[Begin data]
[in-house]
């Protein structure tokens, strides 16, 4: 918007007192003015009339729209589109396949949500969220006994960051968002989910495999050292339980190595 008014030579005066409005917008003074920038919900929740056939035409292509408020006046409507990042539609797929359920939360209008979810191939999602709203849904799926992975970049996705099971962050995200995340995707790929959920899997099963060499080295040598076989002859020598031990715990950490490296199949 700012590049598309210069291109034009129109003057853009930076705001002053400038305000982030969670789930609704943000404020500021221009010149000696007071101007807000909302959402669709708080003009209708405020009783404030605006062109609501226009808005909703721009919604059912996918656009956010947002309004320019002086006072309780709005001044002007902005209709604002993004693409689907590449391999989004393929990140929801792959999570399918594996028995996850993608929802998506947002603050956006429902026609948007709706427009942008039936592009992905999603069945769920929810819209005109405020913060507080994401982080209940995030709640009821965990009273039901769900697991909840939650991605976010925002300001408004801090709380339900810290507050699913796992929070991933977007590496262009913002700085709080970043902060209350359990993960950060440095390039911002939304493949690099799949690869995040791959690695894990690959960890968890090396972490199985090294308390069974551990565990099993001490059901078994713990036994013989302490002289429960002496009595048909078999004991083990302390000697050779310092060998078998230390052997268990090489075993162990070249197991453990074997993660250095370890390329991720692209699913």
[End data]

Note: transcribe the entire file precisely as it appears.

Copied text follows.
[in-house]
């Protein structure tokens, strides 16, 4: 918007007192003015009339729209589109396949949500969220006994960051968002989910495999050292339980190595 008014030579005066409005917008003074920038919900929740056939035409292509408020006046409507990042539609797929359920939360209008979810191939999602709203849904799926992975970049996705099971962050995200995340995707790929959920899997099963060499080295040598076989002859020598031990715990950490490296199949 700012590049598309210069291109034009129109003057853009930076705001002053400038305000982030969670789930609704943000404020500021221009010149000696007071101007807000909302959402669709708080003009209708405020009783404030605006062109609501226009808005909703721009919604059912996918656009956010947002309004320019002086006072309780709005001044002007902005209709604002993004693409689907590449391999989004393929990140929801792959999570399918594996028995996850993608929802998506947002603050956006429902026609948007709706427009942008039936592009992905999603069945769920929810819209005109405020913060507080994401982080209940995030709640009821965990009273039901769900697991909840939650991605976010925002300001408004801090709380339900810290507050699913796992929070991933977007590496262009913002700085709080970043902060209350359990993960950060440095390039911002939304493949690099799949690869995040791959690695894990690959960890968890090396972490199985090294308390069974551990565990099993001490059901078994713990036994013989302490002289429960002496009595048909078999004991083990302390000697050779310092060998078998230390052997268990090489075993162990070249197991453990074997993660250095370890390329991720692209699913």